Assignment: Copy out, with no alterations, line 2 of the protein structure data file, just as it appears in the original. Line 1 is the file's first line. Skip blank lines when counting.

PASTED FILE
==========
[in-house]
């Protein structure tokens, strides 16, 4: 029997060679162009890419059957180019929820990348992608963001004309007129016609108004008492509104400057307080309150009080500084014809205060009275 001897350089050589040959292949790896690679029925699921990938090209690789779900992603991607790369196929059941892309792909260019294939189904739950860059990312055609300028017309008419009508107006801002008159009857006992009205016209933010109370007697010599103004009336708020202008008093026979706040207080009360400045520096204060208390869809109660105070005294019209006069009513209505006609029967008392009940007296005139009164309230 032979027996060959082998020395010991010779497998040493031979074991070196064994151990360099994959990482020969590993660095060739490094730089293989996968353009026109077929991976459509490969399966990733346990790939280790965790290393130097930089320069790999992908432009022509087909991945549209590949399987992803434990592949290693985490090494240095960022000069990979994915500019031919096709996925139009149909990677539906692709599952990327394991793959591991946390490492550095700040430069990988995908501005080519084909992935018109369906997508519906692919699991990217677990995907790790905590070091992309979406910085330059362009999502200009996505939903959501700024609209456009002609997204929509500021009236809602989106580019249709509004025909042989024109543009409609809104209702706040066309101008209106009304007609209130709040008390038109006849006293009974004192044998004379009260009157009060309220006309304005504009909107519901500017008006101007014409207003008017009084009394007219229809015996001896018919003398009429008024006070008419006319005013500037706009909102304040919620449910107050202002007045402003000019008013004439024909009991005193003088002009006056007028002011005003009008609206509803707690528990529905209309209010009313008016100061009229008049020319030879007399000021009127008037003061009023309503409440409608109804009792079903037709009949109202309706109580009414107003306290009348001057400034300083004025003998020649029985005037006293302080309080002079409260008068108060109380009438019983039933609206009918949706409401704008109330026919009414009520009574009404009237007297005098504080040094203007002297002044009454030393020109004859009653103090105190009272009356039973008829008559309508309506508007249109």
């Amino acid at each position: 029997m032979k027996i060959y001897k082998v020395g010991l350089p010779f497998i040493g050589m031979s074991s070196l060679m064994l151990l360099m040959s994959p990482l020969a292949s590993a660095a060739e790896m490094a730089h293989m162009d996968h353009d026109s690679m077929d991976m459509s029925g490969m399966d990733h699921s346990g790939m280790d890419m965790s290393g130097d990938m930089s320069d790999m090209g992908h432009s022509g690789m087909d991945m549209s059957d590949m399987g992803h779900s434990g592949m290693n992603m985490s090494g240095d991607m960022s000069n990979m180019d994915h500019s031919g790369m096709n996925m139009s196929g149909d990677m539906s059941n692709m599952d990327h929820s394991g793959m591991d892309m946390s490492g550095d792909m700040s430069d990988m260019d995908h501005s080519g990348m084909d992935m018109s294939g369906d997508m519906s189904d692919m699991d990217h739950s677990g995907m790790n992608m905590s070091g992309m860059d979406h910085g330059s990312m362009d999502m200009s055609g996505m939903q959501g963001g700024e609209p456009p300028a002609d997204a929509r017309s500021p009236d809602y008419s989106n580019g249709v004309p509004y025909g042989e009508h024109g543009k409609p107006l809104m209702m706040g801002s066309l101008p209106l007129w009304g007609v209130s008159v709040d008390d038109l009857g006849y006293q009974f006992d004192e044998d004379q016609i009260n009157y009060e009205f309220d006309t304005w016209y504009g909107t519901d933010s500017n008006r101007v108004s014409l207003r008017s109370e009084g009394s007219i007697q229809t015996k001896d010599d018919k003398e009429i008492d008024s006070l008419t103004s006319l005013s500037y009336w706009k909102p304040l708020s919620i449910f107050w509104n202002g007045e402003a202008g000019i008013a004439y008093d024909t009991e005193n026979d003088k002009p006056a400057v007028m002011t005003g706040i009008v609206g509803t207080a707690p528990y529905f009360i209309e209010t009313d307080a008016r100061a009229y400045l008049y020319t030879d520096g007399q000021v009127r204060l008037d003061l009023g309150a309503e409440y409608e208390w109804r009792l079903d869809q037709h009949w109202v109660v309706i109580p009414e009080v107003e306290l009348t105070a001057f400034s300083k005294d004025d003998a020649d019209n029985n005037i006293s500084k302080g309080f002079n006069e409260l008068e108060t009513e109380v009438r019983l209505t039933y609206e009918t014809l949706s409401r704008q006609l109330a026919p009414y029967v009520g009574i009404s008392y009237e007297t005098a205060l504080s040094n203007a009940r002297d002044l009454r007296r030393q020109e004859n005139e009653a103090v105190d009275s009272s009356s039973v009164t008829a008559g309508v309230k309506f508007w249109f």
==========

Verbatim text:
């Protein structure tokens, strides 16, 4: 029997060679162009890419059957180019929820990348992608963001004309007129016609108004008492509104400057307080309150009080500084014809205060009275 001897350089050589040959292949790896690679029925699921990938090209690789779900992603991607790369196929059941892309792909260019294939189904739950860059990312055609300028017309008419009508107006801002008159009857006992009205016209933010109370007697010599103004009336708020202008008093026979706040207080009360400045520096204060208390869809109660105070005294019209006069009513209505006609029967008392009940007296005139009164309230 032979027996060959082998020395010991010779497998040493031979074991070196064994151990360099994959990482020969590993660095060739490094730089293989996968353009026109077929991976459509490969399966990733346990790939280790965790290393130097930089320069790999992908432009022509087909991945549209590949399987992803434990592949290693985490090494240095960022000069990979994915500019031919096709996925139009149909990677539906692709599952990327394991793959591991946390490492550095700040430069990988995908501005080519084909992935018109369906997508519906692919699991990217677990995907790790905590070091992309979406910085330059362009999502200009996505939903959501700024609209456009002609997204929509500021009236809602989106580019249709509004025909042989024109543009409609809104209702706040066309101008209106009304007609209130709040008390038109006849006293009974004192044998004379009260009157009060309220006309304005504009909107519901500017008006101007014409207003008017009084009394007219229809015996001896018919003398009429008024006070008419006319005013500037706009909102304040919620449910107050202002007045402003000019008013004439024909009991005193003088002009006056007028002011005003009008609206509803707690528990529905209309209010009313008016100061009229008049020319030879007399000021009127008037003061009023309503409440409608109804009792079903037709009949109202309706109580009414107003306290009348001057400034300083004025003998020649029985005037006293302080309080002079409260008068108060109380009438019983039933609206009918949706409401704008109330026919009414009520009574009404009237007297005098504080040094203007002297002044009454030393020109004859009653103090105190009272009356039973008829008559309508309506508007249109």